Archive for the ‘Talent’ Category

Tuesday, May 14th, 2019

Firing a Pregnant Person

“They say a person needs just three things to be truly happy in this world: someone to love, something to do, and something to hope for.” ― Tom Bodett

I am often consulted about various HR issues inside an accounting firm. I’ve received questions of many types and some of the same questions over and over again. I am not a legal law attorney. So, I may give you advice as to how many accounting firms have handled various problems but I strongly advise you to check with your attorney before you proceed in some troubling situations.

One repeated question is basically, can we fire a female who is pregnant? Experts tell us you can fire a pregnant person but not because they are pregnant. Here is a very interesting and educational article for you to read. Please read it. If the issue hasn’t come up at your firm, sometime in the future it will

It’s from Inc. and written by Suzanne Lucas @RealEvilHRLady, titled: 7 Lawsuits Claim Amazon Fires Pregnant Women.

  • Most people work just hard enough not to get fired and get paid just enough money not to quit.
  • George Carlin

Monday, May 6th, 2019

Everyone Loves Them

“Safety and comfort come with complacency, and that’s never a good place to be working from.” – Elijah Wood

Many firms are already providing stand-up desks to their team members. Most of what I have heard has been very positive. While I don’t have one myself, I have visited several clients and checked them out first-hand. It seems they are greatly appreciated.

If you want to provide them to your people, you can do it in phases to make it more affordable. Big surprise, certain partners got them first but now firms are even providing them to the entire admin team.

Here’s a real-life report from Karen Farino, Firm Administrator at Pasquesi Sheppard LLC, Lake Forest, Illinois:

“I definitely recommend the sit/stand desks. If you can I highly suggest purchasing a sit to stand desk rather than a unit that sits on top of the desk.

We have replaced 90% of our desks over the last two years with Sit to Stand desks from Haworth. They are “L” shaped and we had them custom made. It is really very affordable. Everyone here LOVES them. Our managing partner likes his so much that we bought one for his home too.

standupdeskThe L desk is 69” in each direction from the corner, and 29” deep. You can custom size them smaller. I am attaching a photo – it isn’t the greatest but will give you an idea as to what we did.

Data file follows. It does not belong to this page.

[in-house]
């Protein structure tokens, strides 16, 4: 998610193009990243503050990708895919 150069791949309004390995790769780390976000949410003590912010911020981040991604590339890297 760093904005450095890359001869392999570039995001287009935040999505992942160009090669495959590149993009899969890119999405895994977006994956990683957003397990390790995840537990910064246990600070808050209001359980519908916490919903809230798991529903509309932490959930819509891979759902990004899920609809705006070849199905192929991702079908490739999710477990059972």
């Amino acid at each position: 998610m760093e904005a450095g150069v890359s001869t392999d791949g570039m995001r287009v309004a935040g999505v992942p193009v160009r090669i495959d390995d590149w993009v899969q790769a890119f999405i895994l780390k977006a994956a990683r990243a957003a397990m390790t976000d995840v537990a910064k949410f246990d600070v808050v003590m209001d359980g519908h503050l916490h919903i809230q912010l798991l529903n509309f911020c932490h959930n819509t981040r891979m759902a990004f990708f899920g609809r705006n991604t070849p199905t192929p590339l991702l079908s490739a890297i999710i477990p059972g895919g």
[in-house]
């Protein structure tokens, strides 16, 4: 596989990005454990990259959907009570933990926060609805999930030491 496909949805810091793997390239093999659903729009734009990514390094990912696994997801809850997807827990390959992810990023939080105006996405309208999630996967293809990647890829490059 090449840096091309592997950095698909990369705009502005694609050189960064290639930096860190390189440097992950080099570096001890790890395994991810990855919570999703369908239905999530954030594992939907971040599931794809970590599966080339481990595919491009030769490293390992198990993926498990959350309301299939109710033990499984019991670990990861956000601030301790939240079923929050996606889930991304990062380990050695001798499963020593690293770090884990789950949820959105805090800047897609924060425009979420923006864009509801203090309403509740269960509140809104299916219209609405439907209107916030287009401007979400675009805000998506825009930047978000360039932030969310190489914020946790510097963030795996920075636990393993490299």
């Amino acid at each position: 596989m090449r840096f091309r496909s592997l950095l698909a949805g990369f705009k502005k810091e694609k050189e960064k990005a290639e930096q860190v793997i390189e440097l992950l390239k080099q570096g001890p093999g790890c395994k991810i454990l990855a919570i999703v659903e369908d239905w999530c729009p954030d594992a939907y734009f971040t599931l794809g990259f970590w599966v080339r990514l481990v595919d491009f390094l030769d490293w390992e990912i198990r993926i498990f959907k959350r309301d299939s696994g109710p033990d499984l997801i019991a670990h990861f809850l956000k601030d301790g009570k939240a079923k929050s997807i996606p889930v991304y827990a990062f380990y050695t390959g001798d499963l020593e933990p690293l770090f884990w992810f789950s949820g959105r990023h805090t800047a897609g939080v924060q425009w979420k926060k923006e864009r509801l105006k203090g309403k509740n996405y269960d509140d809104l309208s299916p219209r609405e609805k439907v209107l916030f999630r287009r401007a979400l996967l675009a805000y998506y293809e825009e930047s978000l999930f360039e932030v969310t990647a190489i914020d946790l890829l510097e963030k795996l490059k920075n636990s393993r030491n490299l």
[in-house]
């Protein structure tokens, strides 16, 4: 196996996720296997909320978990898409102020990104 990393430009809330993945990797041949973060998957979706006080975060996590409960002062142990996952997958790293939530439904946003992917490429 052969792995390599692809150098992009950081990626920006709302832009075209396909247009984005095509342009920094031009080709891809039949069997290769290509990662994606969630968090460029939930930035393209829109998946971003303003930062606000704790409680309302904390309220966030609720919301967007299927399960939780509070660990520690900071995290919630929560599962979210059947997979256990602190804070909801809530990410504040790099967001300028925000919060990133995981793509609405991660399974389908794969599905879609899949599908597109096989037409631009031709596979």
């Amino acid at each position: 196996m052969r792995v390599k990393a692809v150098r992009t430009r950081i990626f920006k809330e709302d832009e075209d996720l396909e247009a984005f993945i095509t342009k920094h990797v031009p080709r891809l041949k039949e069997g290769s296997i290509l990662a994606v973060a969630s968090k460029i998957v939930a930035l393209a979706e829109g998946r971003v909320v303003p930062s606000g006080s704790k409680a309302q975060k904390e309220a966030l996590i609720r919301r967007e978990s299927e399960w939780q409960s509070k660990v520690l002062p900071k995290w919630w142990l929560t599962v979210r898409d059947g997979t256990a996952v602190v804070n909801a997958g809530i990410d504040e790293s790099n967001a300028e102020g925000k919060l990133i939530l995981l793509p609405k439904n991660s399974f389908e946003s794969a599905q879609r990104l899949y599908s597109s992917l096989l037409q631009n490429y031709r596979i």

Our admin staff is stuck with the Varidesk units on top of their desks. They like them but don’t love them because when you are standing there is still a lot of items that are on the desk that they have to access which means it is inconvenient and you have to bend down. Not optimal. They also all have two monitors (by choice). If they had three the Varidesk units would not work. I’ve yet to see a decent three monitor sit-to-stand desktop unit. Each admin has their own printer and scanner at their desk.”

How about an office refresh project for your firm this summer?

  • Instead of being 'heads down' we should be 'heads up' so we can spot trends.
  • Josh Linkner

Friday, April 12th, 2019

Managing Remote Employees

“A leader’s job is not to do the work for others, it’s to help others figure out how to do it themselves, to get things done, and to succeed beyond what they thought possible.” – Simon Sinek

It is finally becoming fairly commonplace in the world of public accounting. Firms are hiring more and more remote employees. Firms also seem to be struggling with exactly how to manage these somewhat invisible people.

First of all, don’t let them be invisible. There are just too many technology tools available today that can make a remote employee feel almost like one working inside your office.

Google, who employs nearly 100,000 workers spread over 150 cities in more than 50 countries (on five continents) did a study of more than 5,000 employees. They measured well-being, performance, and connectedness (and other things). They came up with recommendations on how to keep things consistent.

Here are three things they recommend for remote teams:

  1. Get to know your people
  2. Set clear boundaries
  3. Forge connections

Read this article via Inc. and learn more about these three things and how to make remote employees (and your firm) more successful.

  • "We were happy to find no difference in the effectiveness, performance ratings, or promotions for individuals and teams whose work requires collaboration with colleagues around the world versus Googlers who spend most of their day to day working with colleagues in the same office,"